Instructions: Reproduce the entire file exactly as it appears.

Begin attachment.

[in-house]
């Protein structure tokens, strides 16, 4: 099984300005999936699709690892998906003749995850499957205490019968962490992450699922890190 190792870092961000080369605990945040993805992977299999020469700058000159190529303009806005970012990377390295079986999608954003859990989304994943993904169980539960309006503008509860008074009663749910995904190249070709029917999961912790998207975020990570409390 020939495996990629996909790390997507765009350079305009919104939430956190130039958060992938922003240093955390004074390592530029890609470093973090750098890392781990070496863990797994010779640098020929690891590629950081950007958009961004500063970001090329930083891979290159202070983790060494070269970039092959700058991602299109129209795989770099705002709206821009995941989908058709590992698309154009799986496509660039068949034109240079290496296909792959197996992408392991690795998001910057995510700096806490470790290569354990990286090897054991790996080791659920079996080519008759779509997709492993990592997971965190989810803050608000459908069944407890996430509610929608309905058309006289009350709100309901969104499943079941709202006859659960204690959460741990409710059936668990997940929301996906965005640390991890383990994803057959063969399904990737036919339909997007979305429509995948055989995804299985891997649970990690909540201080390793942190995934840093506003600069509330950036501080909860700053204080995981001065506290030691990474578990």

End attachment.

[in-house]
């Protein structure tokens, strides 16, 4: 099984300005999936699709690892998906003749995850499957205490019968962490992450699922890190 190792870092961000080369605990945040993805992977299999020469700058000159190529303009806005970012990377390295079986999608954003859990989304994943993904169980539960309006503008509860008074009663749910995904190249070709029917999961912790998207975020990570409390 020939495996990629996909790390997507765009350079305009919104939430956190130039958060992938922003240093955390004074390592530029890609470093973090750098890392781990070496863990797994010779640098020929690891590629950081950007958009961004500063970001090329930083891979290159202070983790060494070269970039092959700058991602299109129209795989770099705002709206821009995941989908058709590992698309154009799986496509660039068949034109240079290496296909792959197996992408392991690795998001910057995510700096806490470790290569354990990286090897054991790996080791659920079996080519008759779509997709492993990592997971965190989810803050608000459908069944407890996430509610929608309905058309006289009350709100309901969104499943079941709202006859659960204690959460741990409710059936668990997940929301996906965005640390991890383990994803057959063969399904990737036919339909997007979305429509995948055989995804299985891997649970990690909540201080390793942190995934840093506003600069509330950036501080909860700053204080995981001065506290030691990474578990």